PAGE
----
Under a 12(b)(6) motion analysis, the Court must accept as true all factual allegations in the complaint and must draw all reasonable inferences from those allegations, construing the complaint in the light most favorable to the plaintiff. Guerrero v. Gates, 442 F.3d 697, 703 (9th Cir. 2006); Balistreri, 901 F.2d at 699. Dismissal without leave to amend is appropriate only when the Court is satisfied that the deficiencies in the complaint could not possibly be cured by amendment. Jackson v. Carey, 353 F.3d 750, 758 (9th Cir. 2003) (citing Chang v. Chen, 80 F.3d 1293, 1296 (9th Cir. 1996)); Lopez v. Smith, 203 F.3d 1122, 1127 (9th Cir. 2000).

For a complaint to survive a 12(b)(6) motion, it must state a plausible claim for relief. Ashcroft v. Iqbal, 129 S.Ct. 1937, 1950 (2009). Determining whether a Complaint states a plausible claim for relief will be a context-specific task requiring the court to draw on its judicial experience and common sense. If the well-pleaded facts do nothing more than allow the court to infer the mere possibility of misconduct, then the complaint has alleged, but not shown that the pleader is entitled to relief. Id. Legal conclusions can provide the framework of a complaint; however, they must be supported by factual allegations. If there are well pleaded factual allegations, then the court must assume their veracity and then determine if they plausibly give rise to an entitlement to relief. Id.

In evaluating a 12(b)(6) motion, review is "limited to the contents of the complaint." Clegg v. Cult Awareness Network, 18 F.3d 752, 754 (9th Cir. 1994). However, exhibits attached to the complaint, as well as matters of public record, may be considered in determining whether dismissal was proper without converting the motion to one for summary judgment. See Parks School of Business, Inc. v. Symington, 51 F.3d 1480, 1484 (9th Cir. 1995); Mack v. South Bay Beer Distributors, Inc., 798 F.2d 1279, 1282 (9th Cir. 1986). Further, the Court may consider documents "on which the complaint 'necessarily relies' if: (1) the complaint refers to the documents; (2) the document is central to the plaintiff's claim; and (3) no party questions the authenticity of the copy attached to the 12(b)(6) motion." Marder v. Lopez, 450 F.3d 445, 448 (9th Cir. 2006). "The Court may treat such a document as 'part of the complaint, and thus may assume that its contents are true for purposes of a motion to dismiss under Rule 12(b)(6)." Id.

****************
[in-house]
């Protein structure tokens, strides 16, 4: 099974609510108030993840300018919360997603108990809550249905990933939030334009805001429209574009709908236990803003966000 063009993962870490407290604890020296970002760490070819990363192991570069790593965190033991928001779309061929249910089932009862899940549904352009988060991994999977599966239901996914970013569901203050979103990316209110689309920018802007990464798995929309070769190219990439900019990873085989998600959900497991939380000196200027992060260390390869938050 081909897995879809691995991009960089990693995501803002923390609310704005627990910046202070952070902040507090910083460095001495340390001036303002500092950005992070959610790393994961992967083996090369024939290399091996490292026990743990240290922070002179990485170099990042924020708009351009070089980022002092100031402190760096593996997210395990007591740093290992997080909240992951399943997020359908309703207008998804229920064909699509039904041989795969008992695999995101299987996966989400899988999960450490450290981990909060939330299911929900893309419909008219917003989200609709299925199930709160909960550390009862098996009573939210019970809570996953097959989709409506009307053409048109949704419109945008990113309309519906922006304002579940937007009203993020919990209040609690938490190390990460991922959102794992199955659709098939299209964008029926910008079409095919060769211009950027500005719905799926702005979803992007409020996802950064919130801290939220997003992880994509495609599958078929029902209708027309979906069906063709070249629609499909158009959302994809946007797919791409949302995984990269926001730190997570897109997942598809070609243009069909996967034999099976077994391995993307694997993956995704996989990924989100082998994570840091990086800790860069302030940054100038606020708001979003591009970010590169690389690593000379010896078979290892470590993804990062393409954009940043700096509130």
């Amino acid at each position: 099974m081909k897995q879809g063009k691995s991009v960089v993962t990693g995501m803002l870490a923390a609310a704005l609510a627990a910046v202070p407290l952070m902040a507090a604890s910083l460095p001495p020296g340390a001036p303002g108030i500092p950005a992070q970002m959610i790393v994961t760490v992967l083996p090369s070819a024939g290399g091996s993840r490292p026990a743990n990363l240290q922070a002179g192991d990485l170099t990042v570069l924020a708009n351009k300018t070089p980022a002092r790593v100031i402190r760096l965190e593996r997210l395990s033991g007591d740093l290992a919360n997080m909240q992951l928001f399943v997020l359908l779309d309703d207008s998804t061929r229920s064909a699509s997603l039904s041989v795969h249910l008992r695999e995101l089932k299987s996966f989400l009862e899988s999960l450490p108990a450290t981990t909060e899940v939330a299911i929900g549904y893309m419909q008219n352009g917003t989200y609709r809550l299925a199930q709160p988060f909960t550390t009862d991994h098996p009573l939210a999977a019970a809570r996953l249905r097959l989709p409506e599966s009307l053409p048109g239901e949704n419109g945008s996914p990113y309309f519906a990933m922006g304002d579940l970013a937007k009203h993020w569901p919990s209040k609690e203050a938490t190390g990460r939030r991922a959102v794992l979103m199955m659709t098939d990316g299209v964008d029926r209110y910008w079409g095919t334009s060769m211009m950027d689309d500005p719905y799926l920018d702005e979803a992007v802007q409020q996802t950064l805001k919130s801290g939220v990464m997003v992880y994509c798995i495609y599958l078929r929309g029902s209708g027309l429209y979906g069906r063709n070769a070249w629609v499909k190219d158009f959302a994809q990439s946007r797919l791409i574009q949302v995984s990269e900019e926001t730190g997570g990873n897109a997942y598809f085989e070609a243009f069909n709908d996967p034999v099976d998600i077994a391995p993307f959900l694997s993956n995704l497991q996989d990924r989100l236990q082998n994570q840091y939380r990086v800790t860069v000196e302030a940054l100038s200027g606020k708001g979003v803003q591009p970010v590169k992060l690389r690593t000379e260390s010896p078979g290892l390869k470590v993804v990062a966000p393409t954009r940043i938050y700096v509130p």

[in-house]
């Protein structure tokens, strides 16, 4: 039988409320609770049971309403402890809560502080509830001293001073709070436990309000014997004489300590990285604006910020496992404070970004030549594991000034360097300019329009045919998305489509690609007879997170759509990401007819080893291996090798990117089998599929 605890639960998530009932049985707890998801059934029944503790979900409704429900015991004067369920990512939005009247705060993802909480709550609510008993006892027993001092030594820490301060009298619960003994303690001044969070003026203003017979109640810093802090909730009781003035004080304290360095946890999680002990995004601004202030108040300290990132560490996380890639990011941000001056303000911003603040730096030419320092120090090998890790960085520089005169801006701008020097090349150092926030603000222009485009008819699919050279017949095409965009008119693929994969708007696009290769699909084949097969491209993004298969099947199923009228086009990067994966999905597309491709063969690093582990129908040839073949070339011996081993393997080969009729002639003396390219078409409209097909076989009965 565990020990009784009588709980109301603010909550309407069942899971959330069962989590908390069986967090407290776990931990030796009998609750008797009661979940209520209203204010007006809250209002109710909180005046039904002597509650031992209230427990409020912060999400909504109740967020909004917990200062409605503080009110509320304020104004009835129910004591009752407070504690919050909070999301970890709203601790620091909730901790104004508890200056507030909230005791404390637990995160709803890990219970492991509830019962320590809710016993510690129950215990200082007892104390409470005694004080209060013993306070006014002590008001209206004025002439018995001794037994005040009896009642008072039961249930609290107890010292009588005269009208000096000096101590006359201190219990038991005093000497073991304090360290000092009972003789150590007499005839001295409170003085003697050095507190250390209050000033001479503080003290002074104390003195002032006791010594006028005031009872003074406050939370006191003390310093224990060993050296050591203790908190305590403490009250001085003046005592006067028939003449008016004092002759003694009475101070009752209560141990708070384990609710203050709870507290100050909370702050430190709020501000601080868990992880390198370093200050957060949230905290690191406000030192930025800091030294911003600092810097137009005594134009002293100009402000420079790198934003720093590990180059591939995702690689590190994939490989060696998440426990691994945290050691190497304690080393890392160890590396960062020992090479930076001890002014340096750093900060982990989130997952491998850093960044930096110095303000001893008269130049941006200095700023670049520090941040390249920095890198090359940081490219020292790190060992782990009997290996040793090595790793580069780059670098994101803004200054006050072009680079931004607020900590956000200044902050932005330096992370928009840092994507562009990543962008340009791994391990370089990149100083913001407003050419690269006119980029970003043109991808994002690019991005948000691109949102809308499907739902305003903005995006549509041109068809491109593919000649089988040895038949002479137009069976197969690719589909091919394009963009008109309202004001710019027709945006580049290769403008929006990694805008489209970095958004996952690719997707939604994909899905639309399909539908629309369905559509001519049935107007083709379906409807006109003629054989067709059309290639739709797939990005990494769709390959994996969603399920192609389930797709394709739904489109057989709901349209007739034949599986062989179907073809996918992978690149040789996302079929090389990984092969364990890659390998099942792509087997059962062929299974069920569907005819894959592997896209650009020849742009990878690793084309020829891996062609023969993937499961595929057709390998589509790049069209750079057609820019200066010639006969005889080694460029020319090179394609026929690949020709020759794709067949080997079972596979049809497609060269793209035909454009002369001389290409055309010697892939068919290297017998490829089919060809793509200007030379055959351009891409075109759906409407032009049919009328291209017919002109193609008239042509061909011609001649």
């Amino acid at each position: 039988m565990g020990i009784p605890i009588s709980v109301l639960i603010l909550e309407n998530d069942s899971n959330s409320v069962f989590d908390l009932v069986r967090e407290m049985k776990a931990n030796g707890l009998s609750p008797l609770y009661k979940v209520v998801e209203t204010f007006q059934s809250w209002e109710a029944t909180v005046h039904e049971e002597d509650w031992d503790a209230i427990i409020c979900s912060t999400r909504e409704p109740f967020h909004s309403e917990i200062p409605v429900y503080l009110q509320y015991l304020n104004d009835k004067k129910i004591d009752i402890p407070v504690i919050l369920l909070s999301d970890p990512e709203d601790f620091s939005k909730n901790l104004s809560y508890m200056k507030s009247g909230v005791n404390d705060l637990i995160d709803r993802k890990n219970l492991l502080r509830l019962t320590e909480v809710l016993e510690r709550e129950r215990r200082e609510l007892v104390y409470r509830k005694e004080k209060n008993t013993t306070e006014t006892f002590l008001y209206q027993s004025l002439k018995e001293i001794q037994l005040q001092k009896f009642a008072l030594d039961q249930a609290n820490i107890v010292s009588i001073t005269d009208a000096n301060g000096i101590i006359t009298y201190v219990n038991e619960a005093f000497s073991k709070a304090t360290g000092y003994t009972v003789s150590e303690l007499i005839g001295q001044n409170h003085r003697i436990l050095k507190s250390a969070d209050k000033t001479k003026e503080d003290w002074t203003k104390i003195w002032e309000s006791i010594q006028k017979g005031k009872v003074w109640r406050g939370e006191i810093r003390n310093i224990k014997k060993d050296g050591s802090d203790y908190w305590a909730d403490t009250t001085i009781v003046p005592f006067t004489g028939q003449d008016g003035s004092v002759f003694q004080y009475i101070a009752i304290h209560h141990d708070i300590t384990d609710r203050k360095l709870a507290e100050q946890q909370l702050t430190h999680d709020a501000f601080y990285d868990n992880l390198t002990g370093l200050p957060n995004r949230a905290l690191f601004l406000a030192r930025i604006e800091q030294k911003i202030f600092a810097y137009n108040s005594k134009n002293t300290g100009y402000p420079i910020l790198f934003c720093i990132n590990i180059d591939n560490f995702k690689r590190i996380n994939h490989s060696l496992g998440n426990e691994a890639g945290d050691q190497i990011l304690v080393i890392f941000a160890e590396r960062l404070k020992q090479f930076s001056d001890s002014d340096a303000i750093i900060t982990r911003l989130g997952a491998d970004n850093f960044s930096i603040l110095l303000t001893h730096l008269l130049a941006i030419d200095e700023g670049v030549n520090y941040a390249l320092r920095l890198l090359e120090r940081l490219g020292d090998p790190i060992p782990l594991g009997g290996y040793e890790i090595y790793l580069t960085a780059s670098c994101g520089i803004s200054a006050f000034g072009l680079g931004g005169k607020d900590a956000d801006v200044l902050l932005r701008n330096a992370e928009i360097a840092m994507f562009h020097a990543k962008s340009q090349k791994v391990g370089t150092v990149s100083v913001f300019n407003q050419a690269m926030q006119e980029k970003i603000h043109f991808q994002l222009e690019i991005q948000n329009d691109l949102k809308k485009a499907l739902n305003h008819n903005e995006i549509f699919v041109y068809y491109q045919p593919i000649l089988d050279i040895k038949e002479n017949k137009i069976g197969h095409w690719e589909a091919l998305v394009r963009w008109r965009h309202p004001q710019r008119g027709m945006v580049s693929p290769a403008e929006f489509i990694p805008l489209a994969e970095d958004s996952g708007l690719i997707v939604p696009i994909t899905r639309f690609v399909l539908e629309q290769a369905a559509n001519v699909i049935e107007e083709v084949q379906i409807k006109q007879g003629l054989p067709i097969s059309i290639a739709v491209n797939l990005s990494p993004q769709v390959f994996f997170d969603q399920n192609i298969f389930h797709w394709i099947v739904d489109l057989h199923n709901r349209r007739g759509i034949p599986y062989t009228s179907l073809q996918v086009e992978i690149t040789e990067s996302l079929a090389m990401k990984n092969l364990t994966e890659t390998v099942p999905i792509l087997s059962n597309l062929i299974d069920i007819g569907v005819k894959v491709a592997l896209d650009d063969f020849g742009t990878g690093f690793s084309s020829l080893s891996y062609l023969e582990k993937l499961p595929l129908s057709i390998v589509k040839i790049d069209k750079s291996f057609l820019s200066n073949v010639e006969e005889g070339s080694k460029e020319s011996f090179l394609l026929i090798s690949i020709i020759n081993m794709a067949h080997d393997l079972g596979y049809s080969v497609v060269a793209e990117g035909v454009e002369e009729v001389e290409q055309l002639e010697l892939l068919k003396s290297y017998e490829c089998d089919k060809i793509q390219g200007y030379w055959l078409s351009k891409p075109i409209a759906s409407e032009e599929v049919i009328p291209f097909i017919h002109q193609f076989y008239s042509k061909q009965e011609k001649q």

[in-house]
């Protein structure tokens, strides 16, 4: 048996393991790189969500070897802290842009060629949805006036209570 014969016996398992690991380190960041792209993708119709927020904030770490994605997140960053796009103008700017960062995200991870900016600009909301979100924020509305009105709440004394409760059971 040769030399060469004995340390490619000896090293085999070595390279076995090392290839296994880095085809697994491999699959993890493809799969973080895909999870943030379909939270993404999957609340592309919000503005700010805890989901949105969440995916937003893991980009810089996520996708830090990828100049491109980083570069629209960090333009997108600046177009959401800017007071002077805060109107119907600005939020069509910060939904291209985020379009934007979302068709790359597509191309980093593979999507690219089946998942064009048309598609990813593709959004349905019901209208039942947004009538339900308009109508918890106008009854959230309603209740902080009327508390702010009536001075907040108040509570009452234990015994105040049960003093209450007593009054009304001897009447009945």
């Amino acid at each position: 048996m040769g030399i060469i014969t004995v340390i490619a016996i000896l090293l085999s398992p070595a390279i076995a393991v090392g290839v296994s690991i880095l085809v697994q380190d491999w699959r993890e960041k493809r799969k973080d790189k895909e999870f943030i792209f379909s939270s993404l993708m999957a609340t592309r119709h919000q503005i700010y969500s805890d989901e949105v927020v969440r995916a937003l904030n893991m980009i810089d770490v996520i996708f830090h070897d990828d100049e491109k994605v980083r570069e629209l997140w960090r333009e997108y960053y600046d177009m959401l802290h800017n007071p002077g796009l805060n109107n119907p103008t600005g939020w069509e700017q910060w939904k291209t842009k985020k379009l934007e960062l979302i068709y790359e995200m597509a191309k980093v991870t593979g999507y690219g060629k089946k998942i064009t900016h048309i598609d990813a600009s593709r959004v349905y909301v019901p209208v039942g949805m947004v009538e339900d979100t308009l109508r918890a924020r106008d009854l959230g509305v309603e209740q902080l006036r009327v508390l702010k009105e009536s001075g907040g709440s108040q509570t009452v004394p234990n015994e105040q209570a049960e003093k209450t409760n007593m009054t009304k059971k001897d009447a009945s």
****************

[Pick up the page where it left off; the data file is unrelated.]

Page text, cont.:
A. Judicial Notice

Defendants La Salle and MERS request that this Court take judicial notice of the following documents: (1) the summons and complaint filed in the action entitled LaSalle Bank, N.A., as trustee for Morgan Stanley Mortgage Loan Trusts 2006-AR6 v. Joe Phuong Nguyen et al., Superior Court of the State of California, County of Orange (Case No. 30-2009 00247774); (2) the answer in the aforementioned suit; and (3) the Notice of Ruling and Minute Order reflecting entry of judgment in favor of La Salle in the aforementioned suit. Since the foregoing documents are matters of public record, Defendants' request for judicial notice is GRANTED.

B. Temporary Restraining Order and Preliminary and Permanent Injunctive Relief

Plaintiffs seek a temporary restraining order and urge that injunctive relief is warranted because Plaintiffs are in imminent danger of being removed from their home by LaSalle, and Defendants do not and did not have actual physical possession of the note. As such, Plaintiffs allege that Defendants are not entitled to proceed with non-judicial foreclosure against Plaintiffs' property. Plaintiffs further urge that the issues raised here were not considered by the Superior Court in the unlawful detainer action and are therefore not subject to res judicata.